Norovirus

Key points about norovirus

  • Noroviruses are a group of viruses that cause gastroenteritis (gastro).
  • Norovirus is very easily spread from one person to another and is very common in day care centres, rest homes and cruise ships.
  • Symptoms include feeling or being sick, tummy pain, diarrhoea (runny poo), headache, fever and muscle aches.
  • If your child under 6 months old shows symptoms, get medical help fast.

 

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Norovirus is spread from someone who has the virus, as their poo and vomit are infectious. Also, norovirus can survive on surfaces and objects for a long time.

This means you can catch norovirus by:

  • eating food or drinking liquids that are contaminated with norovirus
  • touching surfaces or objects contaminated with norovirus and then putting your fingers in your mouth
  • having direct contact with someone who is infected with norovirus, such as by caring for them or sharing food or eating utensils with them.

Norovirus affects people of all ages. You are more likely to get norovirus if you:

  • have contact with infected people
  • do not wash your hands properly
  • are not careful with cleanliness when preparing food
  • attend daycare or school or live in a dormitory, hostel or rest home
  • have a weak immune system.

Children who are 5 years old and younger, adults over 65 years old and people with weak immune systems, as a result of having other conditions, are more likely to have severe symptoms.

Both adults and children can be infected with norovirus. Symptoms of norovirus are:

  • feeling or being sick (nausea or vomiting)
  • tummy pain (stomach cramps)
  • runny poos (diarrhoea)
  • headache
  • fever or chills
  • muscle aches.

The symptoms often begin within 1–2 days of coming into contact with the virus, and usually last for 2 days. Some people who are infected may not have symptoms. 

See your doctor immediately
  • If you have a child under 6 months with symptoms of norovirus.
  • If you or someone you are caring for:
    • has runny poos and tummy pain for more than 24 hours or their symptoms get worse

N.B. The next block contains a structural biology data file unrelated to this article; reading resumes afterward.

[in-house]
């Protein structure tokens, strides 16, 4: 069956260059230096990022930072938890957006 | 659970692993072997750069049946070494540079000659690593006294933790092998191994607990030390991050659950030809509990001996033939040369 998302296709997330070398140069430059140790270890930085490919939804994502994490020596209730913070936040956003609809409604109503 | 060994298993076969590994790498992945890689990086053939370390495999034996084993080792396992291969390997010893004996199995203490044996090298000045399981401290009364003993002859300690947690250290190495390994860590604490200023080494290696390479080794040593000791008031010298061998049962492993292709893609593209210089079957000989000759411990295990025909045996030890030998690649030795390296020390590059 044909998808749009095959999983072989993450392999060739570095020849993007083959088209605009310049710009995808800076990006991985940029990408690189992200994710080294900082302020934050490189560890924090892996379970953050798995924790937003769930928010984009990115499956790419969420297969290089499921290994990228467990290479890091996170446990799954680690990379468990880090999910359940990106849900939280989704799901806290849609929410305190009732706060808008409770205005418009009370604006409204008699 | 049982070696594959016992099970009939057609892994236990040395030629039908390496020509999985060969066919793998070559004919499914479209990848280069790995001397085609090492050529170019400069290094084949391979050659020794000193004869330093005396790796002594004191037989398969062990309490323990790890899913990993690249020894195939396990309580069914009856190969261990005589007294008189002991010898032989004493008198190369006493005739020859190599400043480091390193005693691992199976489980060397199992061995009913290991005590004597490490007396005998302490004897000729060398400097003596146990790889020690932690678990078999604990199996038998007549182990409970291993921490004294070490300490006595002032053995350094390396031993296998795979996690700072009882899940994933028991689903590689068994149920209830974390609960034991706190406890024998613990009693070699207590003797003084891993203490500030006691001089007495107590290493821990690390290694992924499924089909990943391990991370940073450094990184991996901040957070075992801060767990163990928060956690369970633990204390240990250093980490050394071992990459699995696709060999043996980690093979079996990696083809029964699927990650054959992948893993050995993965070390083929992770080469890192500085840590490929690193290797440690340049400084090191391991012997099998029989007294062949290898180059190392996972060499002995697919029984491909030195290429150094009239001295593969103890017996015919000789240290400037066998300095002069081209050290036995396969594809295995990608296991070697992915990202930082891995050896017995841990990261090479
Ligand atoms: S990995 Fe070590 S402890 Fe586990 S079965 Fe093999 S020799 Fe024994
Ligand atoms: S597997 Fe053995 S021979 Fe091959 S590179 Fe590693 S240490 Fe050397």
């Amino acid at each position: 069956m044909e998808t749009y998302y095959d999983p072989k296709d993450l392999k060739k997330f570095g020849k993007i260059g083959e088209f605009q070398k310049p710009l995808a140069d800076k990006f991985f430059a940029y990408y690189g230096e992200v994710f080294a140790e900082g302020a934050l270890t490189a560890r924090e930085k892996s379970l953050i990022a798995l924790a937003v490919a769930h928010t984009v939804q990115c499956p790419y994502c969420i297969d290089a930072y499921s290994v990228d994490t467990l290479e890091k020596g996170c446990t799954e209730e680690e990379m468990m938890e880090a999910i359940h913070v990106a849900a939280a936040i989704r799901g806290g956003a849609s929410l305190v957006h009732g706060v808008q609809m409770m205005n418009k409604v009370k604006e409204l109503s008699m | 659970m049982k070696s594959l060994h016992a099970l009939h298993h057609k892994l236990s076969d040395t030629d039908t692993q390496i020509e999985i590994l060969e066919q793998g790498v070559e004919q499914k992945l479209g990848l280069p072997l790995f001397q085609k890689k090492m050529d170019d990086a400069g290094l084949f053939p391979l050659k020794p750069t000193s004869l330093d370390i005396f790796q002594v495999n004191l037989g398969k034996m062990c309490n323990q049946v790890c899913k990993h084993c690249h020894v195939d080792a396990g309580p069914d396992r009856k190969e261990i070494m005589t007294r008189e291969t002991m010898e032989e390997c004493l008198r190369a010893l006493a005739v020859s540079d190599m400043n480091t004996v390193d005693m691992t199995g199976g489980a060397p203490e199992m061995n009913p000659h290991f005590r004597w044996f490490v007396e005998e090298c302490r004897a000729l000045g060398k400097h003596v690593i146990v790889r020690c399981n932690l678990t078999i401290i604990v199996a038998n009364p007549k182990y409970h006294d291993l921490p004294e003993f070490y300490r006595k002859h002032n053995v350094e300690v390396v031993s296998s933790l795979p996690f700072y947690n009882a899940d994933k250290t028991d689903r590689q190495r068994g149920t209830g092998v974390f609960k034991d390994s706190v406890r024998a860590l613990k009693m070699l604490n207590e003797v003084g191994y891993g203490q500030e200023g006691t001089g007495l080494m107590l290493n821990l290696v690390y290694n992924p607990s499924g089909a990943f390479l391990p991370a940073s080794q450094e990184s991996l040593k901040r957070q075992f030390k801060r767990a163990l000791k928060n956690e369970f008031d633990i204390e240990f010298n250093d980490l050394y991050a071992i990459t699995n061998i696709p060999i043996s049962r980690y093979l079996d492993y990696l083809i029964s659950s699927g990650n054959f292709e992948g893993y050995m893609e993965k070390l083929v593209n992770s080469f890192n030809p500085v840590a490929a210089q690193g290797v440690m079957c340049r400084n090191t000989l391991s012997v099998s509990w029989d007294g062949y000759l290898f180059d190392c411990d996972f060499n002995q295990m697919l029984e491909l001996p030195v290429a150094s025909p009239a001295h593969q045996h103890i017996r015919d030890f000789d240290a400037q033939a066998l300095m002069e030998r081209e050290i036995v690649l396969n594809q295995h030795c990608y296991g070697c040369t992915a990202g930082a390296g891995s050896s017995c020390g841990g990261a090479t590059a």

• has a high fever, goes pale or limp or is unusually tired, drowsy or irritable
    • has blood or mucus in their poo
    • is not drinking and shows signs of dehydration, such as not peeing or only producing small amounts of dark urine (pee), or has a dry mouth.

There is no specific treatment or vaccination for norovirus. Norovirus is not treated with antibiotics because it is caused by a virus, not a bacteria.

Most people with norovirus can be looked after at home and do not need to see a doctor. Rest and drink plenty of water to prevent dehydration. Do not take medicine to stop vomiting or diarrhoea as this will stop your body getting rid of the virus. However, if you see a doctor they may give you medicine to stop vomiting or diarrhoea if they are worried you are getting dehydrated.

Avoid spreading it to others

If you are infected with norovirus, you can avoid spreading it to others by doing these things:

  • Regularly washing and drying your hands thoroughly.
  • Opening doors and windows to let fresh air into the room after you have been sick (vomited).
  • Use household chlorine bleach mixed with water to disinfect areas where vomit and poo have spilled, and clean surfaces and items you use often.
  • If you need to visit your doctor tell the receptionist or nurse about your symptoms before you go so that the practice can decide if infection control measures need to be put in place to stop other people getting sick.
  • Avoid contact with children, adults over 65 years old and people with weak immune systems until you have had no symptoms for 48 hours (2 days).
  • Do not prepare food for others until you have had no symptoms for 2 days.
  • Do not go swimming in pools until you have had no symptoms for 2 weeks.

Anyone with diarrhoea or vomiting should not go to work, school or daycare until 2 days after the symptoms have gone away. This is especially important for food handlers, healthcare workers, childcare workers and children at school or daycare.

Careful handwashing is key to preventing the spread of norovirus. Wash your hands with soap thoroughly:

  • after changing nappies
  • after going to the toilet
  • after caring for someone infected with the virus
  • before handling or eating food.

It is also important to:

  • cook all food thoroughly to kill any viruses
  • only drink water that is treated and known to be safe
  • boil water if you are not sure that it is safe to drink
  • protect your own water supply (if you have it) from animal and bird poo and treat the water
  • get your shellfish from a safe, reputable supplier
  • use household chlorine bleach mixed with water to disinfect surfaces and items that have touched poo or vomit
  • avoid visiting any place that has a norovirus outbreak.

Norovirus(external link) Auckland Regional Public Health Service
Norovirus (vomiting and diarrhoea bugs)(external link) Ministry of Health, NZ
Norovirus – symptoms and treatment(external link) Southern Cross, NZ
Norovirus(external link) NHS, UK

Resources

Norovirus(external link) Auckland Regional Public Health Service, NZ, 2021
Norovirus information sheet [PDF, 216 KB] Hawkes Bay Public Health Unit, NZ
Infectious diseases(external link) Health Ed and Ministry of Health, NZ, 2022

References

  1. Norovirus information sheet [PDF, 216 KB] Hawkes Bay Public Health Unit

Brochures

novovirus

Norovirus

Auckland Regional Public Health Service, NZ, 2021

novovirus information sheet

Norovirus information sheet

Hawkes Bay Public Health Unit, NZ

infectious diseases brochure

Infectious diseases

Health Ed and Ministry of Health, NZ, 2022

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Reviewed by: Ministry of Health Public Health Group

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